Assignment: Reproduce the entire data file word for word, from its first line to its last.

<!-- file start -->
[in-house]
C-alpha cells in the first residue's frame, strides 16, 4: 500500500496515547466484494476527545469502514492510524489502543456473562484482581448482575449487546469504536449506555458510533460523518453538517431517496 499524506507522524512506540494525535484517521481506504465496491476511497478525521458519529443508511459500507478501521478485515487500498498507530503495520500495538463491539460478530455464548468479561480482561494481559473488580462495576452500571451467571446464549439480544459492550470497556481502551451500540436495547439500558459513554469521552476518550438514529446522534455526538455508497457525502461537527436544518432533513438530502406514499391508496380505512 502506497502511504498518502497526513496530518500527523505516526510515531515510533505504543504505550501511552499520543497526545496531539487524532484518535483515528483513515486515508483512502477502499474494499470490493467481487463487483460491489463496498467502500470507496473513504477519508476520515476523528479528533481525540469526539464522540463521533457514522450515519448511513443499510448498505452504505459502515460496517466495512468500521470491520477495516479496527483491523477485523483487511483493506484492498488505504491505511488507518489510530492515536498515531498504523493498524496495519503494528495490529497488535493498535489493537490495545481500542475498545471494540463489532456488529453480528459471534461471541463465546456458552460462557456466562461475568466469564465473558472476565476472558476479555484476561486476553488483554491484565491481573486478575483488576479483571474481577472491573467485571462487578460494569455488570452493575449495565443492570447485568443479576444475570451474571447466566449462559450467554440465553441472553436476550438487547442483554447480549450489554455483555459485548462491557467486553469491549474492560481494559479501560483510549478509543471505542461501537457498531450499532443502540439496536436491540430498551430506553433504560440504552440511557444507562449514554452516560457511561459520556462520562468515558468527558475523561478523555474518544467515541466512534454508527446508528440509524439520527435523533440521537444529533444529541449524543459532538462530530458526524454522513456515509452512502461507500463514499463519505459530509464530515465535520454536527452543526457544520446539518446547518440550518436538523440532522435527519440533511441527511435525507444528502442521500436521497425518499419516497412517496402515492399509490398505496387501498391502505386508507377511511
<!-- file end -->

[in-house]
C-alpha cells in the first residue's frame, strides 16, 4: 500500500496515547466484494476527545469502514492510524489502543456473562484482581448482575449487546469504536449506555458510533460523518453538517431517496 499524506507522524512506540494525535484517521481506504465496491476511497478525521458519529443508511459500507478501521478485515487500498498507530503495520500495538463491539460478530455464548468479561480482561494481559473488580462495576452500571451467571446464549439480544459492550470497556481502551451500540436495547439500558459513554469521552476518550438514529446522534455526538455508497457525502461537527436544518432533513438530502406514499391508496380505512 502506497502511504498518502497526513496530518500527523505516526510515531515510533505504543504505550501511552499520543497526545496531539487524532484518535483515528483513515486515508483512502477502499474494499470490493467481487463487483460491489463496498467502500470507496473513504477519508476520515476523528479528533481525540469526539464522540463521533457514522450515519448511513443499510448498505452504505459502515460496517466495512468500521470491520477495516479496527483491523477485523483487511483493506484492498488505504491505511488507518489510530492515536498515531498504523493498524496495519503494528495490529497488535493498535489493537490495545481500542475498545471494540463489532456488529453480528459471534461471541463465546456458552460462557456466562461475568466469564465473558472476565476472558476479555484476561486476553488483554491484565491481573486478575483488576479483571474481577472491573467485571462487578460494569455488570452493575449495565443492570447485568443479576444475570451474571447466566449462559450467554440465553441472553436476550438487547442483554447480549450489554455483555459485548462491557467486553469491549474492560481494559479501560483510549478509543471505542461501537457498531450499532443502540439496536436491540430498551430506553433504560440504552440511557444507562449514554452516560457511561459520556462520562468515558468527558475523561478523555474518544467515541466512534454508527446508528440509524439520527435523533440521537444529533444529541449524543459532538462530530458526524454522513456515509452512502461507500463514499463519505459530509464530515465535520454536527452543526457544520446539518446547518440550518436538523440532522435527519440533511441527511435525507444528502442521500436521497425518499419516497412517496402515492399509490398505496387501498391502505386508507377511511